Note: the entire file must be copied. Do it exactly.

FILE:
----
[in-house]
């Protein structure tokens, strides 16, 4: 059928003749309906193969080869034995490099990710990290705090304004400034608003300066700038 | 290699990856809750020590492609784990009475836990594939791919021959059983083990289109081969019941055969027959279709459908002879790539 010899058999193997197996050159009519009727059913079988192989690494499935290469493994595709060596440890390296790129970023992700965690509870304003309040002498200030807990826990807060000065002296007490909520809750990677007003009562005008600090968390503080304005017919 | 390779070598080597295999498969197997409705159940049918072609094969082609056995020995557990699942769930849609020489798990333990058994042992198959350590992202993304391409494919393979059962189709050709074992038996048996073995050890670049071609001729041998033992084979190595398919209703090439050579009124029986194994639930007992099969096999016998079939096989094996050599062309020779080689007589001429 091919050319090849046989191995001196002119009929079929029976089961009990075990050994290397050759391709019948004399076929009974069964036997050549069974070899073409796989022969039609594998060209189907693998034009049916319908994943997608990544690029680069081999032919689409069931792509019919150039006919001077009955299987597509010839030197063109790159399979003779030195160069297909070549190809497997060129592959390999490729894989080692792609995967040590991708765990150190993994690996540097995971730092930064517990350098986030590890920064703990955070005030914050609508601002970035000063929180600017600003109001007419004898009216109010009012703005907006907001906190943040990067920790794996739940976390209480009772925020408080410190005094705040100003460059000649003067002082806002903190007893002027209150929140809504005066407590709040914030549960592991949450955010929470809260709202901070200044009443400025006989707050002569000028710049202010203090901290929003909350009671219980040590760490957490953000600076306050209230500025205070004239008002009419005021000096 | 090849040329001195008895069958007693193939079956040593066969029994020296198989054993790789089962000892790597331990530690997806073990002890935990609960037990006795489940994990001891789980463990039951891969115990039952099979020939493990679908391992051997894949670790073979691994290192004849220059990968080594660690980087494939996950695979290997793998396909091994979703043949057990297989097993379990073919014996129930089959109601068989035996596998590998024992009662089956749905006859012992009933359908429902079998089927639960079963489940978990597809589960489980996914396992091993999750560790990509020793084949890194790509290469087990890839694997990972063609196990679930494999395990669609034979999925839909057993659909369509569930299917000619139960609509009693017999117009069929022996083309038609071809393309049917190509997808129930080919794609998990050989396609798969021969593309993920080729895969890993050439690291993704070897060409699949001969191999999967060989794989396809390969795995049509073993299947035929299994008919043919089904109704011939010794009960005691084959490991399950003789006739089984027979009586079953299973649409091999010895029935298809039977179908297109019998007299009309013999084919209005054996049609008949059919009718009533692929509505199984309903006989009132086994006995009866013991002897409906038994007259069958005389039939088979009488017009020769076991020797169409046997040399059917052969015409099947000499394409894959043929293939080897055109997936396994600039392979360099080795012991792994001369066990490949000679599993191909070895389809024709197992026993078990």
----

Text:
[in-house]
């Protein structure tokens, strides 16, 4: 059928003749309906193969080869034995490099990710990290705090304004400034608003300066700038 | 290699990856809750020590492609784990009475836990594939791919021959059983083990289109081969019941055969027959279709459908002879790539 010899058999193997197996050159009519009727059913079988192989690494499935290469493994595709060596440890390296790129970023992700965690509870304003309040002498200030807990826990807060000065002296007490909520809750990677007003009562005008600090968390503080304005017919 | 390779070598080597295999498969197997409705159940049918072609094969082609056995020995557990699942769930849609020489798990333990058994042992198959350590992202993304391409494919393979059962189709050709074992038996048996073995050890670049071609001729041998033992084979190595398919209703090439050579009124029986194994639930007992099969096999016998079939096989094996050599062309020779080689007589001429 091919050319090849046989191995001196002119009929079929029976089961009990075990050994290397050759391709019948004399076929009974069964036997050549069974070899073409796989022969039609594998060209189907693998034009049916319908994943997608990544690029680069081999032919689409069931792509019919150039006919001077009955299987597509010839030197063109790159399979003779030195160069297909070549190809497997060129592959390999490729894989080692792609995967040590991708765990150190993994690996540097995971730092930064517990350098986030590890920064703990955070005030914050609508601002970035000063929180600017600003109001007419004898009216109010009012703005907006907001906190943040990067920790794996739940976390209480009772925020408080410190005094705040100003460059000649003067002082806002903190007893002027209150929140809504005066407590709040914030549960592991949450955010929470809260709202901070200044009443400025006989707050002569000028710049202010203090901290929003909350009671219980040590760490957490953000600076306050209230500025205070004239008002009419005021000096 | 090849040329001195008895069958007693193939079956040593066969029994020296198989054993790789089962000892790597331990530690997806073990002890935990609960037990006795489940994990001891789980463990039951891969115990039952099979020939493990679908391992051997894949670790073979691994290192004849220059990968080594660690980087494939996950695979290997793998396909091994979703043949057990297989097993379990073919014996129930089959109601068989035996596998590998024992009662089956749905006859012992009933359908429902079998089927639960079963489940978990597809589960489980996914396992091993999750560790990509020793084949890194790509290469087990890839694997990972063609196990679930494999395990669609034979999925839909057993659909369509569930299917000619139960609509009693017999117009069929022996083309038609071809393309049917190509997808129930080919794609998990050989396609798969021969593309993920080729895969890993050439690291993704070897060409699949001969191999999967060989794989396809390969795995049509073993299947035929299994008919043919089904109704011939010794009960005691084959490991399950003789006739089984027979009586079953299973649409091999010895029935298809039977179908297109019998007299009309013999084919209005054996049609008949059919009718009533692929509505199984309903006989009132086994006995009866013991002897409906038994007259069958005389039939088979009488017009020769076991020797169409046997040399059917052969015409099947000499394409894959043929293939080897055109997936396994600039392979360099080795012991792994001369066990490949000679599993191909070895389809024709197992026993078990």